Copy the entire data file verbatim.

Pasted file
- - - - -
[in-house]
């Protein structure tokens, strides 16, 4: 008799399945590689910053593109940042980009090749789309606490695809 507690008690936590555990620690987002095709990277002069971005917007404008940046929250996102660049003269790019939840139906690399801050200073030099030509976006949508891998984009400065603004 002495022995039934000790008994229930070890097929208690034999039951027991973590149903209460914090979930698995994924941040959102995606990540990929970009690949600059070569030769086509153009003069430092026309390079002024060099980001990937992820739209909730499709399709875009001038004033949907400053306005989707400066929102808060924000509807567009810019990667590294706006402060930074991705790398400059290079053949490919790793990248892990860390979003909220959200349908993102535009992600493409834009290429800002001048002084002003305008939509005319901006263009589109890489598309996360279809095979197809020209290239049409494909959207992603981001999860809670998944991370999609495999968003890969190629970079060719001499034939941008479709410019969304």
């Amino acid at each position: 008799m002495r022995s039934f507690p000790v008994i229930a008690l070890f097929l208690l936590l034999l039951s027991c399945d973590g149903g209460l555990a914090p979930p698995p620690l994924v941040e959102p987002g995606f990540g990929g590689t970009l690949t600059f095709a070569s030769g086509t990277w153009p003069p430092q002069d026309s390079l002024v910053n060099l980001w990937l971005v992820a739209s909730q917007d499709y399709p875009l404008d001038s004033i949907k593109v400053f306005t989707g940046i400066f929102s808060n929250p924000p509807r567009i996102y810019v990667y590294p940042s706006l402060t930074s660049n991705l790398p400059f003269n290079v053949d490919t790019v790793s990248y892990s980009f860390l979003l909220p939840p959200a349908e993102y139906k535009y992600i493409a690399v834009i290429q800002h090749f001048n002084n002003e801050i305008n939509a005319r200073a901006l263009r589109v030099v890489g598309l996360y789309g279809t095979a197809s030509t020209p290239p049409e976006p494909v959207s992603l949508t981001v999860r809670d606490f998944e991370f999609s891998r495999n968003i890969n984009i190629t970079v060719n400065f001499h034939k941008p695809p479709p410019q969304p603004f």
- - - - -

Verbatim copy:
[in-house]
């Protein structure tokens, strides 16, 4: 008799399945590689910053593109940042980009090749789309606490695809 507690008690936590555990620690987002095709990277002069971005917007404008940046929250996102660049003269790019939840139906690399801050200073030099030509976006949508891998984009400065603004 002495022995039934000790008994229930070890097929208690034999039951027991973590149903209460914090979930698995994924941040959102995606990540990929970009690949600059070569030769086509153009003069430092026309390079002024060099980001990937992820739209909730499709399709875009001038004033949907400053306005989707400066929102808060924000509807567009810019990667590294706006402060930074991705790398400059290079053949490919790793990248892990860390979003909220959200349908993102535009992600493409834009290429800002001048002084002003305008939509005319901006263009589109890489598309996360279809095979197809020209290239049409494909959207992603981001999860809670998944991370999609495999968003890969190629970079060719001499034939941008479709410019969304």
């Amino acid at each position: 008799m002495r022995s039934f507690p000790v008994i229930a008690l070890f097929l208690l936590l034999l039951s027991c399945d973590g149903g209460l555990a914090p979930p698995p620690l994924v941040e959102p987002g995606f990540g990929g590689t970009l690949t600059f095709a070569s030769g086509t990277w153009p003069p430092q002069d026309s390079l002024v910053n060099l980001w990937l971005v992820a739209s909730q917007d499709y399709p875009l404008d001038s004033i949907k593109v400053f306005t989707g940046i400066f929102s808060n929250p924000p509807r567009i996102y810019v990667y590294p940042s706006l402060t930074s660049n991705l790398p400059f003269n290079v053949d490919t790019v790793s990248y892990s980009f860390l979003l909220p939840p959200a349908e993102y139906k535009y992600i493409a690399v834009i290429q800002h090749f001048n002084n002003e801050i305008n939509a005319r200073a901006l263009r589109v030099v890489g598309l996360y789309g279809t095979a197809s030509t020209p290239p049409e976006p494909v959207s992603l949508t981001v999860r809670d606490f998944e991370f999609s891998r495999n968003i890969n984009i190629t970079v060719n400065f001499h034939k941008p695809p479709p410019q969304p603004f």